Month of Tea Brewing 2017
Darjeeling teas are often referred to as the “Champagne of Tea”. In truth, there is great diversity in Darjeeling teas. The climate and terror allow for several flushes (harvests) during the year. From a light Spring Flush to a deep, earthy muscatel. Tea lovers who are fond of Darjeeling teas often delight in the prospect of a new harvest much like wine connoisseurs and are not expecting the consistency of brand names from large companies.
Cupping can be intimidating to the newbie. It doesn’t seem to make much sense in the beginning. But the goal is to focus on every aspect of the leaf, both wet and dry. The liquor – color, clarity and flavor. Aromas – both wet and dry. This becomes a much different relationship with tea rather than regular brewing. I sometimes describe this as a kind of intimacy with a new tea. But the goal is most often to compare teas using a consistent formula – delving into the true value of the tea – and often making the difficult decision about whether or not to make a purchase.
Select a super sip for today!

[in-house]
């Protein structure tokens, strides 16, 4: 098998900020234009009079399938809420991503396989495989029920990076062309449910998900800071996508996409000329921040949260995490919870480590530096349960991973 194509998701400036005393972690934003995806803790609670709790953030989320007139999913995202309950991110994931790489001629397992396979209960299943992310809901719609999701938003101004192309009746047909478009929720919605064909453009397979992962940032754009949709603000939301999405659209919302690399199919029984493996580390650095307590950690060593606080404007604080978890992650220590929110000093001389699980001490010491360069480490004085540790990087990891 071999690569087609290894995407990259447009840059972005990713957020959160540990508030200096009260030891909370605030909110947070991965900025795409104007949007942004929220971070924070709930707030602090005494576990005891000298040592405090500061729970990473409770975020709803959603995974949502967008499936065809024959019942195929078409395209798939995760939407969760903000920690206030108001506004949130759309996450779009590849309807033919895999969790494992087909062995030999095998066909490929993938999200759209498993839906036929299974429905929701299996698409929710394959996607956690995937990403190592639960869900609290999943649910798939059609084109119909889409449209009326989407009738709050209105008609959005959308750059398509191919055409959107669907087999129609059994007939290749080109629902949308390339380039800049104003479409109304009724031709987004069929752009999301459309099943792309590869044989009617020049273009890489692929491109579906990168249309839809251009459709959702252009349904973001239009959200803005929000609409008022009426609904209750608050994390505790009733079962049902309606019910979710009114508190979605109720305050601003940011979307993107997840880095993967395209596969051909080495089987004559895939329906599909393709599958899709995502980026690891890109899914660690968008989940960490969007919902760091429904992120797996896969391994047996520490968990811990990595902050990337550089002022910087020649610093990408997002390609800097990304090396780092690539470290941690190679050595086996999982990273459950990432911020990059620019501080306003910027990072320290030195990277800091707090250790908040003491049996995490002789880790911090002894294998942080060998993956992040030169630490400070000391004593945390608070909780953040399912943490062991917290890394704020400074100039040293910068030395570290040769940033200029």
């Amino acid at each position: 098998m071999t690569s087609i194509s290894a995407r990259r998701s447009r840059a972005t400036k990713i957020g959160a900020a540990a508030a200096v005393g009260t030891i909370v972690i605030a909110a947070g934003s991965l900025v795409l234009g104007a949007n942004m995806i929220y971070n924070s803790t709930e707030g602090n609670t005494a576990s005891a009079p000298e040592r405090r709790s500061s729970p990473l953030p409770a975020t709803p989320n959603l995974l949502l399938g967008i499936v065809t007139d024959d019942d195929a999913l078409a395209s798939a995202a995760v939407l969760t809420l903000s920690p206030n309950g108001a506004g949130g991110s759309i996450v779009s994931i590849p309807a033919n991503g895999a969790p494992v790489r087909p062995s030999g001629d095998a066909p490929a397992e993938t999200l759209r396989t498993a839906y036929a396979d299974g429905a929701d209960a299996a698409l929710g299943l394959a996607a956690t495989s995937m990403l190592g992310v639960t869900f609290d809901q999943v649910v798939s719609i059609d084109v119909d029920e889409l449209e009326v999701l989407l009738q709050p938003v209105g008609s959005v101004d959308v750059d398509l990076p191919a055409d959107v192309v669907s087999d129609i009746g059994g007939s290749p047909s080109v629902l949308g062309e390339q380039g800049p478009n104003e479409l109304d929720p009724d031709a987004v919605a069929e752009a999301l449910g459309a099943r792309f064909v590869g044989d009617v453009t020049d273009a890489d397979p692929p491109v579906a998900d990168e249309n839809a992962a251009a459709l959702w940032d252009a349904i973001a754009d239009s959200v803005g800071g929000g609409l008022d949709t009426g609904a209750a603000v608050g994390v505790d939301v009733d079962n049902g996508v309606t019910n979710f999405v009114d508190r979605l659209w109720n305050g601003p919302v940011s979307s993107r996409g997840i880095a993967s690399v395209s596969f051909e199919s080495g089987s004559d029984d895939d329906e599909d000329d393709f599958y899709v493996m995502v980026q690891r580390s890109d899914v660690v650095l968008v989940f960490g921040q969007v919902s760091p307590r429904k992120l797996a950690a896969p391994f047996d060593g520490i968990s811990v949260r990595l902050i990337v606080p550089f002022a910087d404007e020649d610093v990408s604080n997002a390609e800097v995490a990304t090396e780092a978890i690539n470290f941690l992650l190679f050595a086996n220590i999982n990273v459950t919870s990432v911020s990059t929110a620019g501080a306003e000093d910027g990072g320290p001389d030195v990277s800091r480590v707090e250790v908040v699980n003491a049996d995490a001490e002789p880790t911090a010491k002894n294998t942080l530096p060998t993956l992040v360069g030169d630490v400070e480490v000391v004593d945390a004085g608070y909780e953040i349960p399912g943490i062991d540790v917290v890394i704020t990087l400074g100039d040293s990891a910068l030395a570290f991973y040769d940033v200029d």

Cupping is the method by which tea professionals and serious sippers put a tea to a “stress test” of high heat, high ratio of tea-to-water and a longer steeping time to reveal characteristics of the tea that may not be obvious in a regular brewing process. Growing and manufacturing defects become pronounced to the trained palate. And options for the best brewing technique can be confirmed.
Tea is judged by three factors: the appearance, twist, and smell of the dry leaf, which are judged by sight and smell; the color, brightness, and odor of the infusion [the wet leaves], also judged by sight and smell; and the color, thickness, strength, pungency, and flavor of the liquor, judged by sight and taste. (. . . )
It is difficult to describe the different terms used in tasting tea. For instance, the tea may be brisk, full, rich, thick, insipid, grassy, fishy, smoky, flavor, harsh, metallic, acrid, puckery, toasty, malty, brassy; it may have point, body, strength, pungency, bite; it may cream down. Pungency is a sensation of the gums. It is a roughness or astringency in the mouth, and not a bitter taste. Rawness or greenness is a bitter taste. Briskness is a live, as opposed to a flat, taste; comparable to a fresh soda water against a stale one. Flavor is a sweetish taste, a honey-like smell. It also has been described as a bouquet which can be tasted. “Creaming down” means that the tea gets quite thick and looks as if a quantity of rich cream had been stirred into it; a milky film rises to the surface of the cup. It cannot be taken as an invariable test of good tea, but, when present, it may be assumed that the tea is at least strong and rich in quality. It is no indication of flavor.